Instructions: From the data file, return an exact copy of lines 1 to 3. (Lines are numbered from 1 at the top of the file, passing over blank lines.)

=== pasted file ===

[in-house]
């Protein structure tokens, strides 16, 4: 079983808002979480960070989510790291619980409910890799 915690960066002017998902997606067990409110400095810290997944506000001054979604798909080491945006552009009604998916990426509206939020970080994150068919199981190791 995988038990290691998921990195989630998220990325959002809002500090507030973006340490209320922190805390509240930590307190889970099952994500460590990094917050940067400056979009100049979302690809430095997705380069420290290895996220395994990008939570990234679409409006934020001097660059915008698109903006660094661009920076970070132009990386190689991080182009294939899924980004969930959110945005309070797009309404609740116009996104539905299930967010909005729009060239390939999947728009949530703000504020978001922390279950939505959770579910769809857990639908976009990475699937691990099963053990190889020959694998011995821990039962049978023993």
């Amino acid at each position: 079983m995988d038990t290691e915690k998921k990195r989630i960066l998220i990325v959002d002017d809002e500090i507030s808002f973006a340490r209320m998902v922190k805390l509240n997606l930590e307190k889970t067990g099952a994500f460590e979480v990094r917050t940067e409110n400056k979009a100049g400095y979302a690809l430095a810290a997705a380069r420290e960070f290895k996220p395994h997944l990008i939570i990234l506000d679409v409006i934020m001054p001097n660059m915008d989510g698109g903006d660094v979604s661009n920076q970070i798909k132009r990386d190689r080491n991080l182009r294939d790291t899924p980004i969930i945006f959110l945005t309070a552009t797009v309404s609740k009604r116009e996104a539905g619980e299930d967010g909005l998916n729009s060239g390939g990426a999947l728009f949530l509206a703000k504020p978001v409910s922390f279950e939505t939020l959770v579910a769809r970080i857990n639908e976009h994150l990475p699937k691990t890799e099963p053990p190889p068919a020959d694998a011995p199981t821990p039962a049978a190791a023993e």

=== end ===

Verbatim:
[in-house]
């Protein structure tokens, strides 16, 4: 079983808002979480960070989510790291619980409910890799 915690960066002017998902997606067990409110400095810290997944506000001054979604798909080491945006552009009604998916990426509206939020970080994150068919199981190791 995988038990290691998921990195989630998220990325959002809002500090507030973006340490209320922190805390509240930590307190889970099952994500460590990094917050940067400056979009100049979302690809430095997705380069420290290895996220395994990008939570990234679409409006934020001097660059915008698109903006660094661009920076970070132009990386190689991080182009294939899924980004969930959110945005309070797009309404609740116009996104539905299930967010909005729009060239390939999947728009949530703000504020978001922390279950939505959770579910769809857990639908976009990475699937691990099963053990190889020959694998011995821990039962049978023993």
């Amino acid at each position: 079983m995988d038990t290691e915690k998921k990195r989630i960066l998220i990325v959002d002017d809002e500090i507030s808002f973006a340490r209320m998902v922190k805390l509240n997606l930590e307190k889970t067990g099952a994500f460590e979480v990094r917050t940067e409110n400056k979009a100049g400095y979302a690809l430095a810290a997705a380069r420290e960070f290895k996220p395994h997944l990008i939570i990234l506000d679409v409006i934020m001054p001097n660059m915008d989510g698109g903006d660094v979604s661009n920076q970070i798909k132009r990386d190689r080491n991080l182009r294939d790291t899924p980004i969930i945006f959110l945005t309070a552009t797009v309404s609740k009604r116009e996104a539905g619980e299930d967010g909005l998916n729009s060239g390939g990426a999947l728009f949530l509206a703000k504020p978001v409910s922390f279950e939505t939020l959770v579910a769809r970080i857990n639908e976009h994150l990475p699937k691990t890799e099963p053990p190889p068919a020959d694998a011995p199981t821990p039962a049978a190791a023993e």